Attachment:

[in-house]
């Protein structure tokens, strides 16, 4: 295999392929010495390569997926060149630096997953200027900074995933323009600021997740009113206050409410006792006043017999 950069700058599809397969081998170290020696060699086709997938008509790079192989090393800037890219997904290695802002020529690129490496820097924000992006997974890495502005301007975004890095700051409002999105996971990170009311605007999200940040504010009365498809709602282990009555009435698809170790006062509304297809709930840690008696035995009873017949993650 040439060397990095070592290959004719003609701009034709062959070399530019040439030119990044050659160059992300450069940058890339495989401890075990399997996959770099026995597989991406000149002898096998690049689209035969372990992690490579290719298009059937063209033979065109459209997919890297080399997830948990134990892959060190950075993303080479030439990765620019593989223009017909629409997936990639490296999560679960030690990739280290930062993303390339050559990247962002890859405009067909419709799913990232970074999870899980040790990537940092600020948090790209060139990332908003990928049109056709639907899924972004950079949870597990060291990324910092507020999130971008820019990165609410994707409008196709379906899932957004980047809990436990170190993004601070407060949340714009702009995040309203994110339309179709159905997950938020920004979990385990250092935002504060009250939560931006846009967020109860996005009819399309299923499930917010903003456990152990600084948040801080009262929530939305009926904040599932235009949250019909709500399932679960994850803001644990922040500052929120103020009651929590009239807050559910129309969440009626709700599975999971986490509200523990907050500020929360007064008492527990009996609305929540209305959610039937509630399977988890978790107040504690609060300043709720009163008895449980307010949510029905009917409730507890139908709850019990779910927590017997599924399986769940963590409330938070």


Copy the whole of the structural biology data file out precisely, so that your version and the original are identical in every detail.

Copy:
[in-house]
């Protein structure tokens, strides 16, 4: 295999392929010495390569997926060149630096997953200027900074995933323009600021997740009113206050409410006792006043017999 950069700058599809397969081998170290020696060699086709997938008509790079192989090393800037890219997904290695802002020529690129490496820097924000992006997974890495502005301007975004890095700051409002999105996971990170009311605007999200940040504010009365498809709602282990009555009435698809170790006062509304297809709930840690008696035995009873017949993650 040439060397990095070592290959004719003609701009034709062959070399530019040439030119990044050659160059992300450069940058890339495989401890075990399997996959770099026995597989991406000149002898096998690049689209035969372990992690490579290719298009059937063209033979065109459209997919890297080399997830948990134990892959060190950075993303080479030439990765620019593989223009017909629409997936990639490296999560679960030690990739280290930062993303390339050559990247962002890859405009067909419709799913990232970074999870899980040790990537940092600020948090790209060139990332908003990928049109056709639907899924972004950079949870597990060291990324910092507020999130971008820019990165609410994707409008196709379906899932957004980047809990436990170190993004601070407060949340714009702009995040309203994110339309179709159905997950938020920004979990385990250092935002504060009250939560931006846009967020109860996005009819399309299923499930917010903003456990152990600084948040801080009262929530939305009926904040599932235009949250019909709500399932679960994850803001644990922040500052929120103020009651929590009239807050559910129309969440009626709700599975999971986490509200523990907050500020929360007064008492527990009996609305929540209305959610039937509630399977988890978790107040504690609060300043709720009163008895449980307010949510029905009917409730507890139908709850019990779910927590017997599924399986769940963590409330938070």